Should America Abolish The Death Penalty? – Wingin’ It Wednesday
This week on "Wingin' It Wednesday," panelists Warren Caudle, Carol Ross, and Mike Stagg joined "Mornings with Ken and Bernie" to discuss the death penalty in America as well as tech companies' response to the NSA.
Here's what the panel had to say:
1. Americans who have been wrongfully convicted of crimes are getting out of prison in record numbers. In 2013, 87 people were exonerated for crimes they did not commit, according to the National Registry of Exonerations. Does this make you change your view on capitol punishment?
Carol Ross started us off:
There is no question that here have been wrongs done in the past with the use of the death penalty, but I don’t think that’s a reason to throw it out completely. It should be used in very rare cases where there is no question of guilt in the most heinous crimes.
Even though the death penalty may be imposed in this country, it takes a long time and a lot of process, which is good because they’ve found so many wrongful convictions. With DNA testing, and the science that’s coming along now, it’s giving more certainty to these kinds of cases.
Warren Caudle added:
I have certainly moderated my views somewhat of the death penalty. One of the things that’s just appalling to me is the people that are in prison that are denied DNA testing. The judge just says it’s not worth doing. So many of them turn around later on and get exonerated.
Everyone knows law enforcement is just like everyone else, we have our biases. People who do wrong need to be punished, but on the other hand law enforcement needs to go by the laws too.
Mike Stagg Concluded:
The entire judicial system is based on discretion. Discretion of the individual officers, investigators, prosecutors, ect. How many times does somebody with connections get out of the court process? I oppose the death penalty because of the nature of the process. It’s human process. It’s rife with errors before you even get to the biases of the individual players. The processes are not trustworthy. I don’t think the state should be in the power of killing people based on so fragile a chain of events as an arrest and trial.
- Wingin It Wednesday/KPEL 96.5
2. Microsoft, Google, Facebook, and Yahoo have been giving the U.S. government data on tens of thousands of users' accounts. The tech giants announced Monday that they've turned over information every six months under secret court orders and the National Security Agency's collection of mostly overseas internet communications.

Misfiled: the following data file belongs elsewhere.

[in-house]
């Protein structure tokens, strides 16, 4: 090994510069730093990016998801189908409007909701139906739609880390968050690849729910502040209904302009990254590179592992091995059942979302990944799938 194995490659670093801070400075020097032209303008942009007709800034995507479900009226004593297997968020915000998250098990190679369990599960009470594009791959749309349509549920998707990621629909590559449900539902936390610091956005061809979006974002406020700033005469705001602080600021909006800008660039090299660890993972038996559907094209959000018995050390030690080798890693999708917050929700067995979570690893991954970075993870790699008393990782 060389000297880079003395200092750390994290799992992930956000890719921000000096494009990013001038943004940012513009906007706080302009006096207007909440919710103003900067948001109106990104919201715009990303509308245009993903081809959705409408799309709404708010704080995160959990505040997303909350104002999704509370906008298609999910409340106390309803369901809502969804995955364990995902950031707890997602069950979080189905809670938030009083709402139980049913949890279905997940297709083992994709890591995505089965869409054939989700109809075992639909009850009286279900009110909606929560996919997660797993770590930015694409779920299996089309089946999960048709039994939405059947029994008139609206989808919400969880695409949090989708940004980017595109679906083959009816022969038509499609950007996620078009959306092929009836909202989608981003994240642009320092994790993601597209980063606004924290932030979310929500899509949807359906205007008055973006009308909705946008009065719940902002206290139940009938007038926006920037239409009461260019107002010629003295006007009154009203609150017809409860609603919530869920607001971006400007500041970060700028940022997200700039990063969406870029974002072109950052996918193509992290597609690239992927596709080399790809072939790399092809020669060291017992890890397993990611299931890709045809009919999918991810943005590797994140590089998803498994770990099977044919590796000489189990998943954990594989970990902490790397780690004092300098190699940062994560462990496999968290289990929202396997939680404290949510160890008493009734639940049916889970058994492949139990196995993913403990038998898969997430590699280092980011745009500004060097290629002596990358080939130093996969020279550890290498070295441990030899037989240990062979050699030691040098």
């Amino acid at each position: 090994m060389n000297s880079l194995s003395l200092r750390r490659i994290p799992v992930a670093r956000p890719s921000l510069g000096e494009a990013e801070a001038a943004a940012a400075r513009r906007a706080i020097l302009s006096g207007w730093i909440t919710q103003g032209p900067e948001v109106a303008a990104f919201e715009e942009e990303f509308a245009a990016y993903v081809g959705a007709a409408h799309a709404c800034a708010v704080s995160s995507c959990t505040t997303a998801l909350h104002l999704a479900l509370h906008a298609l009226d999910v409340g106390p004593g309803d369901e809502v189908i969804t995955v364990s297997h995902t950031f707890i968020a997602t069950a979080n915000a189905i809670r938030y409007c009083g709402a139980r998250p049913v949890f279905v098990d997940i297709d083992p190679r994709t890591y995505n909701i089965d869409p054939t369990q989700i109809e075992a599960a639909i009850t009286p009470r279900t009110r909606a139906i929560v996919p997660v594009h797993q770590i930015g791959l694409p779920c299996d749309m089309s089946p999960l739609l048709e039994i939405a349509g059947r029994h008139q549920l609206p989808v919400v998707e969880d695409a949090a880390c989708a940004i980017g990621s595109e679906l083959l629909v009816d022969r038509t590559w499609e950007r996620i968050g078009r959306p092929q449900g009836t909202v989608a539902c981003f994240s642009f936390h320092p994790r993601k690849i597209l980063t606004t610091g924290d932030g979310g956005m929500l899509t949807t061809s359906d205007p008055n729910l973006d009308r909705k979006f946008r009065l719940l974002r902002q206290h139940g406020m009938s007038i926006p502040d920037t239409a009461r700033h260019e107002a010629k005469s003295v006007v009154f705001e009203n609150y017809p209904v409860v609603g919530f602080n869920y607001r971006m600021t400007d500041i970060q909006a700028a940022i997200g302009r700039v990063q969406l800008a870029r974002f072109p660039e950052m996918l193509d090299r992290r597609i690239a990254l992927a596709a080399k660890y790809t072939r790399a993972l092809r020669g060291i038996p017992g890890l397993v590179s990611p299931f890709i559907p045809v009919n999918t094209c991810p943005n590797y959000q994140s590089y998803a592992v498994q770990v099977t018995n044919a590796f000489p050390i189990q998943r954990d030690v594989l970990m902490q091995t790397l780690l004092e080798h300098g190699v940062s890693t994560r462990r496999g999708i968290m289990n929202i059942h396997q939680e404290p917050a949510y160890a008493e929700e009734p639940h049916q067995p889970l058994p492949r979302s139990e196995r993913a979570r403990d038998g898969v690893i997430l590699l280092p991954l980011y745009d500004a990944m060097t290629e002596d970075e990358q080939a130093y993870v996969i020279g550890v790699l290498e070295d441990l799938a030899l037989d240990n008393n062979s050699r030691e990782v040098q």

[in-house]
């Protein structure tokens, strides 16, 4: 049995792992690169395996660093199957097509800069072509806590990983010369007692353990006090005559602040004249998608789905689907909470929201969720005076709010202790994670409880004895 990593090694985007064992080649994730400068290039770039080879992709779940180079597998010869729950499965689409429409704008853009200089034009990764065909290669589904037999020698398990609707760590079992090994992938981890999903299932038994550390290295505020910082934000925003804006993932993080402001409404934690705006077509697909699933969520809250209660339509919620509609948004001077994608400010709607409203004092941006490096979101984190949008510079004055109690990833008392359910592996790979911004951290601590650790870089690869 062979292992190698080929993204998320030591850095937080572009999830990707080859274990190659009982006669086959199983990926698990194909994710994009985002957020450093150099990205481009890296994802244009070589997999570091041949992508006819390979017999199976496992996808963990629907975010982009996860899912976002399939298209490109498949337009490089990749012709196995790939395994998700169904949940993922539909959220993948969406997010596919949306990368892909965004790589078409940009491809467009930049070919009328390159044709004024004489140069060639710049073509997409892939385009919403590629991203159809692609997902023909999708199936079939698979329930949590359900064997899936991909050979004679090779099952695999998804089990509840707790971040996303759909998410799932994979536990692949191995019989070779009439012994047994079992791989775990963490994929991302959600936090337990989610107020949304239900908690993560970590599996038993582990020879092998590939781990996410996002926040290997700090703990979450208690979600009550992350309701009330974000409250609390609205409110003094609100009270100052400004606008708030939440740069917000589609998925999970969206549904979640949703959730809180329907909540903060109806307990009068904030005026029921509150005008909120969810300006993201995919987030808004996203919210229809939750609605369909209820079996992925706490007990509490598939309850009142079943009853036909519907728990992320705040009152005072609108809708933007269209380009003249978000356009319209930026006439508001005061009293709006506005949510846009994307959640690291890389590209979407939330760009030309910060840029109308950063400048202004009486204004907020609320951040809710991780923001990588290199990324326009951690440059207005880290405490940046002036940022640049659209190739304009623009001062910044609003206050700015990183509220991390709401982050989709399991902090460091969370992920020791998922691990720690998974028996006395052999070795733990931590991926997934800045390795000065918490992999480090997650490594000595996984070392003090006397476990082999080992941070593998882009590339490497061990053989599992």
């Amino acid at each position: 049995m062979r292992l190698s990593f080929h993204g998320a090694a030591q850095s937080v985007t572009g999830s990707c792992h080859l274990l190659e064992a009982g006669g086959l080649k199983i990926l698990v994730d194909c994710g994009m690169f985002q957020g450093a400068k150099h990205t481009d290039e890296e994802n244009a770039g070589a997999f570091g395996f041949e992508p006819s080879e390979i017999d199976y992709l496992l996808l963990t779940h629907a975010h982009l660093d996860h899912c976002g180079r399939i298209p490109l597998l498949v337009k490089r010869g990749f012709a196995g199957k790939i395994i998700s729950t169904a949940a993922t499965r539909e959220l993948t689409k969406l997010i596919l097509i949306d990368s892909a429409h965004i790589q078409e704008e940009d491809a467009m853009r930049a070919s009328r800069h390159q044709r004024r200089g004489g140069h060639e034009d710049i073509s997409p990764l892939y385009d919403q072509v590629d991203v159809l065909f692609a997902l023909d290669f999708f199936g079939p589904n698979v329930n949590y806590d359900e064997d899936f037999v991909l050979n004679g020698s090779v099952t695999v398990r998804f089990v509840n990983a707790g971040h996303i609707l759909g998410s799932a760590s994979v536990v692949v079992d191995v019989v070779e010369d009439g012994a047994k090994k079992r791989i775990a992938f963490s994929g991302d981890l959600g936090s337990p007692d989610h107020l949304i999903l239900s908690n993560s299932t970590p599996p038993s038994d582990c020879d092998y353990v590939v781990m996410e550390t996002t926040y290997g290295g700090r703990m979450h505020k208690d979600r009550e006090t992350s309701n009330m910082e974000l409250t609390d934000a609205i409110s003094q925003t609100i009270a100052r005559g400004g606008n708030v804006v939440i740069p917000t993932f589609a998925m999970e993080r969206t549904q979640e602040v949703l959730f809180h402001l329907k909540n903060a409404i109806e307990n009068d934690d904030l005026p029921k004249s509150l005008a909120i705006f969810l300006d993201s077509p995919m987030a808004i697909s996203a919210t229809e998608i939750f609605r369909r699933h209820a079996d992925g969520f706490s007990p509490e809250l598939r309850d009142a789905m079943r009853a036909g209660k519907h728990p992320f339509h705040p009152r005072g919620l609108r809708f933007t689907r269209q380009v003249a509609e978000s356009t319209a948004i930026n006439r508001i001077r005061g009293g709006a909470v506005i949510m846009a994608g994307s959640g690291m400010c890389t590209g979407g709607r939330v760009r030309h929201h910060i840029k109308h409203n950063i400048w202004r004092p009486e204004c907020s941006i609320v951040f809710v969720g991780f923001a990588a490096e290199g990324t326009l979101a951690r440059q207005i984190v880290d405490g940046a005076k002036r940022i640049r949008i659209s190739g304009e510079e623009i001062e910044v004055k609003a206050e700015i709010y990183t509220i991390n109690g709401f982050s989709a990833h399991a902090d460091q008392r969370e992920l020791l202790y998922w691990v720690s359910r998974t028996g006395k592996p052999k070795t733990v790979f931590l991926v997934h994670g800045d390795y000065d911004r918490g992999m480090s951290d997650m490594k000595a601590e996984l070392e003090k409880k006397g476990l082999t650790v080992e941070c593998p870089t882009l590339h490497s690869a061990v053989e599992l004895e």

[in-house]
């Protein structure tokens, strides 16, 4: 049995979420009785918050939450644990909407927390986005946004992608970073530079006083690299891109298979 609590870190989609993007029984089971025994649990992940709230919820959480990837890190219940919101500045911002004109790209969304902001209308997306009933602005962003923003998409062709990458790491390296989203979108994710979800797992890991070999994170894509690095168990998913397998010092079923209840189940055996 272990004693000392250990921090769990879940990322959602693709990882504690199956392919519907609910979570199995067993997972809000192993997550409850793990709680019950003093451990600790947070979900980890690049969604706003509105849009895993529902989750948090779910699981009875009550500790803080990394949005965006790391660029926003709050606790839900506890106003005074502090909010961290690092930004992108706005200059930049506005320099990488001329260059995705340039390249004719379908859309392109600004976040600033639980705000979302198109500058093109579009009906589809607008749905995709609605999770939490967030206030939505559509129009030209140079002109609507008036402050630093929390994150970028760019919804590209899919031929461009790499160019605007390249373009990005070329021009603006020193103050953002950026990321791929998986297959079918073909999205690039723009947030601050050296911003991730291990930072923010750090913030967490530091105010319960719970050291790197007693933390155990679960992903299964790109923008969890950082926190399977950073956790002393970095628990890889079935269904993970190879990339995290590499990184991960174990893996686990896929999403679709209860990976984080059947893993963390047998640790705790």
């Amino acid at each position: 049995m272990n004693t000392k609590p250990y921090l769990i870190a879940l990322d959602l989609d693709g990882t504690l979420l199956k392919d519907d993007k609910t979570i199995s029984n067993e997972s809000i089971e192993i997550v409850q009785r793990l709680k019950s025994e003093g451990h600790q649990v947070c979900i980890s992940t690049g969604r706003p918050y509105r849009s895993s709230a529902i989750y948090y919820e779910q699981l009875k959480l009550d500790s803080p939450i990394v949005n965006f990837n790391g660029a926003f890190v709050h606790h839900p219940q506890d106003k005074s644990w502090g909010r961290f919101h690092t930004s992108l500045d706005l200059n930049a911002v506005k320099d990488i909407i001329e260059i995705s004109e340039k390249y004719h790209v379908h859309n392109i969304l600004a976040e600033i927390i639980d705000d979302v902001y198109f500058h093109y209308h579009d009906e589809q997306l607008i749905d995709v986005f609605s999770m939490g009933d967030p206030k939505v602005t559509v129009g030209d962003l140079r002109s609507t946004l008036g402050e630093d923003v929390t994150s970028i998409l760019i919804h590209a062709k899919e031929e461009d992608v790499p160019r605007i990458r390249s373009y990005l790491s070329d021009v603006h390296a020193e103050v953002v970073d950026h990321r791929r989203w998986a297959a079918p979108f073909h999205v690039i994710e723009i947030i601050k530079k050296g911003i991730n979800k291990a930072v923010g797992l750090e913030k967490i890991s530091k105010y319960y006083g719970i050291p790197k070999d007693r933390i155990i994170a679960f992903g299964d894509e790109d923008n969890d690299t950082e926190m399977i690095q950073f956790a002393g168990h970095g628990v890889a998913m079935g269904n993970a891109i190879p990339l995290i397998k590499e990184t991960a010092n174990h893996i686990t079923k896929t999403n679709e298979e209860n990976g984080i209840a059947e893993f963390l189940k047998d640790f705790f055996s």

This is an unconstitutional invasion of privacy. A mass sweep of all communications. It hasn’t been shown to prevent any attacks. It just gives a deep insight into people’s activities. This goes back to the panic after 9/11.
When you get into the idea of state secrets, the only people you’re keeping these secrets from is the people who the government supposedly represents, because the other side knows. Ben Franklin had it right almost 300 years ago, if you trade a little freedom for a little security you get neither.
The people who used to scream and holler about “get the government out of our lives”, when they get into power they do the same things. We had laws set up for years that said what the government could not do.
Go back to the 4th amendment. Search and seizure, search warrants. It just depends on who ever’s in power, they’re going to do whatever they can to promote themselves. This thing with the NSA is out of control and un-American.
May I remind everyone that this is the exact premise of the Tea Party, that government is too big, too stupid, and too much in our lives. This is going on under the Obama administrations and the Emperor himself could stop it if he chose to, but it’s too his benefit.
The tech companies like Microsoft and Google, they’re saying they don’t want to be cooperating with the government doing this kind of data mining. The government is just too big and intrusive, we need to scale it back.
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Now it’s your turn to tell us what you think about today’s Wingin’ It Wednesday topics. Who got it right, who got it wrong, and who was way off? Let us know in the comments section.